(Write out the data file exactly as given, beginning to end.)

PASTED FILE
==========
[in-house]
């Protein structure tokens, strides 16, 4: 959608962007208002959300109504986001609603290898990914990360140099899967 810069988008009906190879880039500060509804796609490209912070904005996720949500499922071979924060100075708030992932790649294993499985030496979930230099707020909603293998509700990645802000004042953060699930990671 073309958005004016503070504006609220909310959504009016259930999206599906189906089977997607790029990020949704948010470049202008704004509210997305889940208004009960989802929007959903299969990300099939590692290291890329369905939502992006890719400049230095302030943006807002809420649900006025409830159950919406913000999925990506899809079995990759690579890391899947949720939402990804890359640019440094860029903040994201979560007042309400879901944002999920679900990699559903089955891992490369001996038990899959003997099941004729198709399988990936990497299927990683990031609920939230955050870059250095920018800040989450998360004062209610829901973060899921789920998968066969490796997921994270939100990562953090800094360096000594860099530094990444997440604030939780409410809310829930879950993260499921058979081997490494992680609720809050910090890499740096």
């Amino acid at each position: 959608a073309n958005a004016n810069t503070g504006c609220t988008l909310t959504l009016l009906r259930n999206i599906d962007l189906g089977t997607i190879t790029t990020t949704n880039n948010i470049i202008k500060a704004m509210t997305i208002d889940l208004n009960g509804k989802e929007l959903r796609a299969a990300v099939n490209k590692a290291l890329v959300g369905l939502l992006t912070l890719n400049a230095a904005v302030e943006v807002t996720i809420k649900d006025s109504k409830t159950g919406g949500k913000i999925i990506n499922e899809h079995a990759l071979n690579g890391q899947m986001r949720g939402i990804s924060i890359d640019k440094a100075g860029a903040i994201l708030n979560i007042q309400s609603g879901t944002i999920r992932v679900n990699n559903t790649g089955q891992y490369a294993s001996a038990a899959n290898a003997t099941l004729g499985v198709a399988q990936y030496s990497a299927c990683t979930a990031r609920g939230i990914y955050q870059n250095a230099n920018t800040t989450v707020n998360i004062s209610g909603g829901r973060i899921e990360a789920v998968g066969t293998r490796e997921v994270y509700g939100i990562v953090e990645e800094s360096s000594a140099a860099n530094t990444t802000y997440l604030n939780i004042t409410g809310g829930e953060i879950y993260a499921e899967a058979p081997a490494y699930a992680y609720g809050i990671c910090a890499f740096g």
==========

[in-house]
């Protein structure tokens, strides 16, 4: 959608962007208002959300109504986001609603290898990914990360140099899967 810069988008009906190879880039500060509804796609490209912070904005996720949500499922071979924060100075708030992932790649294993499985030496979930230099707020909603293998509700990645802000004042953060699930990671 073309958005004016503070504006609220909310959504009016259930999206599906189906089977997607790029990020949704948010470049202008704004509210997305889940208004009960989802929007959903299969990300099939590692290291890329369905939502992006890719400049230095302030943006807002809420649900006025409830159950919406913000999925990506899809079995990759690579890391899947949720939402990804890359640019440094860029903040994201979560007042309400879901944002999920679900990699559903089955891992490369001996038990899959003997099941004729198709399988990936990497299927990683990031609920939230955050870059250095920018800040989450998360004062209610829901973060899921789920998968066969490796997921994270939100990562953090800094360096000594860099530094990444997440604030939780409410809310829930879950993260499921058979081997490494992680609720809050910090890499740096």
């Amino acid at each position: 959608a073309n958005a004016n810069t503070g504006c609220t988008l909310t959504l009016l009906r259930n999206i599906d962007l189906g089977t997607i190879t790029t990020t949704n880039n948010i470049i202008k500060a704004m509210t997305i208002d889940l208004n009960g509804k989802e929007l959903r796609a299969a990300v099939n490209k590692a290291l890329v959300g369905l939502l992006t912070l890719n400049a230095a904005v302030e943006v807002t996720i809420k649900d006025s109504k409830t159950g919406g949500k913000i999925i990506n499922e899809h079995a990759l071979n690579g890391q899947m986001r949720g939402i990804s924060i890359d640019k440094a100075g860029a903040i994201l708030n979560i007042q309400s609603g879901t944002i999920r992932v679900n990699n559903t790649g089955q891992y490369a294993s001996a038990a899959n290898a003997t099941l004729g499985v198709a399988q990936y030496s990497a299927c990683t979930a990031r609920g939230i990914y955050q870059n250095a230099n920018t800040t989450v707020n998360i004062s209610g909603g829901r973060i899921e990360a789920v998968g066969t293998r490796e997921v994270y509700g939100i990562v953090e990645e800094s360096s000594a140099a860099n530094t990444t802000y997440l604030n939780i004042t409410g809310g829930e953060i879950y993260a499921e899967a058979p081997a490494y699930a992680y609720g809050i990671c910090a890499f740096g």